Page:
For example, in the Slashdot poll gym membership and birth control are separated by only 58 votes, and each is considered 5% of the total votes. How do you say which is more important than the other? In this instance, you can't - going off percentages, they're both ranked equally. So, what Slashdot should do is revise the poll and present Slashdotters with the MaxDiff task and see where WoWers' priorities really lie.

But, just for fun...

I did some polling of my own and came up with a few items Slashdot inadvertently (or advertently) left off the list, as well as some that were already there, and applied both the regular rank scale and the MaxDiff model.8 The higher the rank, the more important the attribute:9

"Which service would you let lapse last in a cash crunch?"


Attribute                             Rank
System health                        1
Firewall perimeter control      2
Health insurance                    3
Change control                      3
Combing log files                  4
Combing my hair                   5
Changing my underwear        6
Birth control                          6

Attribute                             Percent Importance (%)
System health                        95*
Firewall perimeter control      90*
Change control                      88*
Health insurance                    85*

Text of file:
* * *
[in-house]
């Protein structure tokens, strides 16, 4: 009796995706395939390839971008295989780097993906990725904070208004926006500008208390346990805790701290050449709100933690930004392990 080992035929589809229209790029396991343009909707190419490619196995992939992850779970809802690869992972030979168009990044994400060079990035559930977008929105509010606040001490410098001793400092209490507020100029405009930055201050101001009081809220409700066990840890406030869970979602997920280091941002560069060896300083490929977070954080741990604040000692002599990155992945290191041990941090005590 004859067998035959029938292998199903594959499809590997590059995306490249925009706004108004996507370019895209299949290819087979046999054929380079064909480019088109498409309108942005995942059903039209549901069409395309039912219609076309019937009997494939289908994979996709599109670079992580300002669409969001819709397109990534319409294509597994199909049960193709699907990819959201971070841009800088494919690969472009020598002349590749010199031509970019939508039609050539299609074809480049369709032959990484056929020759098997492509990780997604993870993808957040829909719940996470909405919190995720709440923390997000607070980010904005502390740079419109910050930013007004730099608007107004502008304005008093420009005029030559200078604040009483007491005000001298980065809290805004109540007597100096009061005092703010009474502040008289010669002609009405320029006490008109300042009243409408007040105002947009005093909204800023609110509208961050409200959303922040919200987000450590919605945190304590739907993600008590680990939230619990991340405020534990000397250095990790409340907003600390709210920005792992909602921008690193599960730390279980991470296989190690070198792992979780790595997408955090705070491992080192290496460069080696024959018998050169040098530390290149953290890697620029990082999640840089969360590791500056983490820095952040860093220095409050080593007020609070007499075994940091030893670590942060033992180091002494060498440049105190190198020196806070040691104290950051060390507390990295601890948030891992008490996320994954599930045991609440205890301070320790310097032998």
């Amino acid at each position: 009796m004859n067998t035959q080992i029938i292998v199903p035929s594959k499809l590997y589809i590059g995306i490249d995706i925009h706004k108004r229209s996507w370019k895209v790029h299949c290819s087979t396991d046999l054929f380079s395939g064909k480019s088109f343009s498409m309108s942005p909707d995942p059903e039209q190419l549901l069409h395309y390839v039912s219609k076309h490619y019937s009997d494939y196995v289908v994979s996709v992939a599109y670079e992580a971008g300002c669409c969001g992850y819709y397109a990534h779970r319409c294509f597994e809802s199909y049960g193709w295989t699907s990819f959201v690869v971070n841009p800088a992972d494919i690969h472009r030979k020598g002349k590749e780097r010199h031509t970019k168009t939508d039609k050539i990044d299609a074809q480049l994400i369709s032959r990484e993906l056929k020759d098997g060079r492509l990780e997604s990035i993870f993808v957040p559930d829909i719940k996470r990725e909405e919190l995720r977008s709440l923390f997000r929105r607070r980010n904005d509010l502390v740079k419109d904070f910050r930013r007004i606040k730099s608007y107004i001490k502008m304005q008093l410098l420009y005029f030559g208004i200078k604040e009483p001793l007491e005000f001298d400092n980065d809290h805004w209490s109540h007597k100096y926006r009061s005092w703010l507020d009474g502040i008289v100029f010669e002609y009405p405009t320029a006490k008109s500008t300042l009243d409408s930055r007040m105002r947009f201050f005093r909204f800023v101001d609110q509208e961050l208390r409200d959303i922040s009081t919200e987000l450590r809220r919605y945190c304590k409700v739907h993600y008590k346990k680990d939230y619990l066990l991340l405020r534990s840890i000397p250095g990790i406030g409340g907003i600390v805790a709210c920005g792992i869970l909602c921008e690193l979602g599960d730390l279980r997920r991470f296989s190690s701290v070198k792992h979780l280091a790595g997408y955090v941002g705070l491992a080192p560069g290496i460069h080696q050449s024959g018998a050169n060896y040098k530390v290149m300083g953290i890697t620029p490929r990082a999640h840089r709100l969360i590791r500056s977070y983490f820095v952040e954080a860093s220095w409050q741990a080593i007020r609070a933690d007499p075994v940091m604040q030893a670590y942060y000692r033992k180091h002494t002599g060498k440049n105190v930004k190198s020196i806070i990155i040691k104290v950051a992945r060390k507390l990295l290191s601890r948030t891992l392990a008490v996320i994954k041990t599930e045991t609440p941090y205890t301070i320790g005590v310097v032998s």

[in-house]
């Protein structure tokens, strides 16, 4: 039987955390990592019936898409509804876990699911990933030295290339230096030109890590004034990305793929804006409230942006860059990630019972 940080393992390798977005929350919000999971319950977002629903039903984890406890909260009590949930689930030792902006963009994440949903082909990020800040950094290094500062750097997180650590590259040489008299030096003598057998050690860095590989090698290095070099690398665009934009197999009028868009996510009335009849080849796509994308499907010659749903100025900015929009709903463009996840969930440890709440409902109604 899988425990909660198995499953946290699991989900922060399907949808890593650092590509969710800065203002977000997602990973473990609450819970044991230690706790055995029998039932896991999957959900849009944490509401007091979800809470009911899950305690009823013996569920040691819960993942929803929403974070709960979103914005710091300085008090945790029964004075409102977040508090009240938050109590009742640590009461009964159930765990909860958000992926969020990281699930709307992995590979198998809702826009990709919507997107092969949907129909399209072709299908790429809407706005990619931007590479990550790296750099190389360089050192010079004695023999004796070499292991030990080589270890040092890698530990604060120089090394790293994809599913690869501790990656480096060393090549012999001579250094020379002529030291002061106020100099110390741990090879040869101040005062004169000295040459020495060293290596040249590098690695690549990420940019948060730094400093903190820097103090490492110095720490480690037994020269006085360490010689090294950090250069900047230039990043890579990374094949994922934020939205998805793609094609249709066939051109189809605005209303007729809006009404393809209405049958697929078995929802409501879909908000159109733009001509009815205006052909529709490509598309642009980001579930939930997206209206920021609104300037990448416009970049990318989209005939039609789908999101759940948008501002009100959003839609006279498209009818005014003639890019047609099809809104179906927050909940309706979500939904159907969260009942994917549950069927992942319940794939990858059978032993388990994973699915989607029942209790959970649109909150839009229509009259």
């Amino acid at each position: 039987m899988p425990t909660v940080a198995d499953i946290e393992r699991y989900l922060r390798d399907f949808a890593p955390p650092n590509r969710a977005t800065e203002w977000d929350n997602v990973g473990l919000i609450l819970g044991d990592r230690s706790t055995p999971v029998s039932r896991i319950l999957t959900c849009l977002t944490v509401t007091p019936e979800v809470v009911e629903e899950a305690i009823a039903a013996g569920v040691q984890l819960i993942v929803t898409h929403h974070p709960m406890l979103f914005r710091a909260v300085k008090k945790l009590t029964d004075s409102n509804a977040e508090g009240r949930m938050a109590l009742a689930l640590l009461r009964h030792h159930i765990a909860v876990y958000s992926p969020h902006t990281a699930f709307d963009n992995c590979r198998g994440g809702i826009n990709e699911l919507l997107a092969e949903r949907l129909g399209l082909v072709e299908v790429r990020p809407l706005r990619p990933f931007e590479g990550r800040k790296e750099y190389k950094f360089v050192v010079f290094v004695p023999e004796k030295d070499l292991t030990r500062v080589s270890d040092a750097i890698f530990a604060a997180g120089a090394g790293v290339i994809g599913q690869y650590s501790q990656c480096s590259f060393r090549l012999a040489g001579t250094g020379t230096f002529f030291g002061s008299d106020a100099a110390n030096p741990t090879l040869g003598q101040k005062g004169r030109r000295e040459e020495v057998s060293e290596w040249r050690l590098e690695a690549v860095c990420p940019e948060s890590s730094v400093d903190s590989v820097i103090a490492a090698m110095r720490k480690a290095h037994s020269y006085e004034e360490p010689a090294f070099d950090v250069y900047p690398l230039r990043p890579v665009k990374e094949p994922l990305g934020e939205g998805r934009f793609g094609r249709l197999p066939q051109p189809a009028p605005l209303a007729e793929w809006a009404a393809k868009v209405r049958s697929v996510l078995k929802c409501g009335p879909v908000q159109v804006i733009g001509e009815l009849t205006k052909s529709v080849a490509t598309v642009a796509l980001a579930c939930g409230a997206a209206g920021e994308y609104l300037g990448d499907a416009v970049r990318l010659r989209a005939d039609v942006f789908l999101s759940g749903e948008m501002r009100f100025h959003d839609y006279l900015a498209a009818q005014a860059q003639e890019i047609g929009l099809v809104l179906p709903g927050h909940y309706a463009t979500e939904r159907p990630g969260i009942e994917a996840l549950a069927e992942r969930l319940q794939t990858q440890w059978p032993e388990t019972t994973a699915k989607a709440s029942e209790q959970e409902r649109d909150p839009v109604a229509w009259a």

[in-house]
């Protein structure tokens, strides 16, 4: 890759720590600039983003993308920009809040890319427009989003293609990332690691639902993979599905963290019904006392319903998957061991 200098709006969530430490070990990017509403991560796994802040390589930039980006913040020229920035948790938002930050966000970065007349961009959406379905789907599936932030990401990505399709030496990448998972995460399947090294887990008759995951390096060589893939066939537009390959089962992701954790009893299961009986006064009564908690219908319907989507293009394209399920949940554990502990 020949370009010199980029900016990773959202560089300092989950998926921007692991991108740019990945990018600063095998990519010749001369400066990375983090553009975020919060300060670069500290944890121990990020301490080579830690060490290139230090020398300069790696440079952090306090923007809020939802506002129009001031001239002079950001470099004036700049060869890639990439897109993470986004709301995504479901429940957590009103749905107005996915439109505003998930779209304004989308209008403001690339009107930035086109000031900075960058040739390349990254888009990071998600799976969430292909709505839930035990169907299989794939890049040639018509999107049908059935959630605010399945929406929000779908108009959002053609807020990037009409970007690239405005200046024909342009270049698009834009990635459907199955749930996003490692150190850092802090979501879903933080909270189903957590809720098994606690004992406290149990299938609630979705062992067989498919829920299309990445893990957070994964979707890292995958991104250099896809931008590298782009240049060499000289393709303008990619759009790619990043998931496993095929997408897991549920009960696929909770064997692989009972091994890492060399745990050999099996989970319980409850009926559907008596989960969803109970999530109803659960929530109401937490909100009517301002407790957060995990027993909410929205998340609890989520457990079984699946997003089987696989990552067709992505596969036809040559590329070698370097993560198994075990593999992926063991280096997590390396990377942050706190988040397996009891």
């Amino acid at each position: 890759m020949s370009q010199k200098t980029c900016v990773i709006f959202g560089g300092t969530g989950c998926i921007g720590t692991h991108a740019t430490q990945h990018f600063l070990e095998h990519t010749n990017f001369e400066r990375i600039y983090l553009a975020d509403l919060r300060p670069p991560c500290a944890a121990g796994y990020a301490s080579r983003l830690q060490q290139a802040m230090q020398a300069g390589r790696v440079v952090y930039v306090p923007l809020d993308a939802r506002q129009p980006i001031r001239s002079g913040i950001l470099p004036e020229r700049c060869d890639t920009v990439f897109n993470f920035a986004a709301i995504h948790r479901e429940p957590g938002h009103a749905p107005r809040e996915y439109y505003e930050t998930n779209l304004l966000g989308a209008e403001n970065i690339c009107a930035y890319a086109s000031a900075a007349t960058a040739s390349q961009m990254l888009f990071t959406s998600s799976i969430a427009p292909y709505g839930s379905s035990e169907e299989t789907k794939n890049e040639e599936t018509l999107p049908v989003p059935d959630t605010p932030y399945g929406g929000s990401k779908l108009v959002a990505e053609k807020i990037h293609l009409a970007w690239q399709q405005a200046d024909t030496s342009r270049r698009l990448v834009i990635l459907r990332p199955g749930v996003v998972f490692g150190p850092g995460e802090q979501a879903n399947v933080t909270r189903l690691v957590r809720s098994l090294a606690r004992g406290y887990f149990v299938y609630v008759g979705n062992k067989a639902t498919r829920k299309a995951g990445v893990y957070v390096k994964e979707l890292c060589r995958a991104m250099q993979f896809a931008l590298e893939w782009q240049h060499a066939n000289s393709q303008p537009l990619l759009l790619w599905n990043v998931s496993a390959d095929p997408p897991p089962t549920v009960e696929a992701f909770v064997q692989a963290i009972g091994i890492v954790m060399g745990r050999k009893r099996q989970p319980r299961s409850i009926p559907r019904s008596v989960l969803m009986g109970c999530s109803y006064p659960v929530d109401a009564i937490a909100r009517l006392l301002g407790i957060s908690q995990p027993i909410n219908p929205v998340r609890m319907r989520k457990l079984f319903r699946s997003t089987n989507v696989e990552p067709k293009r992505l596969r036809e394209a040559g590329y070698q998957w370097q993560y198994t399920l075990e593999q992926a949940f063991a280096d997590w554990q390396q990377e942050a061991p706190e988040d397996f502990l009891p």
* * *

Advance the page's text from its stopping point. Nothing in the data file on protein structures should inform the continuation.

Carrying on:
Combing log files                  70*
Combing my hair                   45*
Changing my underwear        11**
Birth control                          10**
*Significantly different from other attributes, p < 0.01
**Not statistically significantly different
from each other, but definitely from other attributes

As you can see in the rankings set, health insurance and change control were tied for third most important, while changing my underwear and birth control were tied for sixth place. Yet with MaxDiff, the attributes' importance was teased out. Health insurance and change control flipped and were statistically significantly different, so in this case the ranking scale gave an inaccurate impression on their respective importances. However, changing my underwear was not statistically significantly more important than birth control, which pretty much explains itself.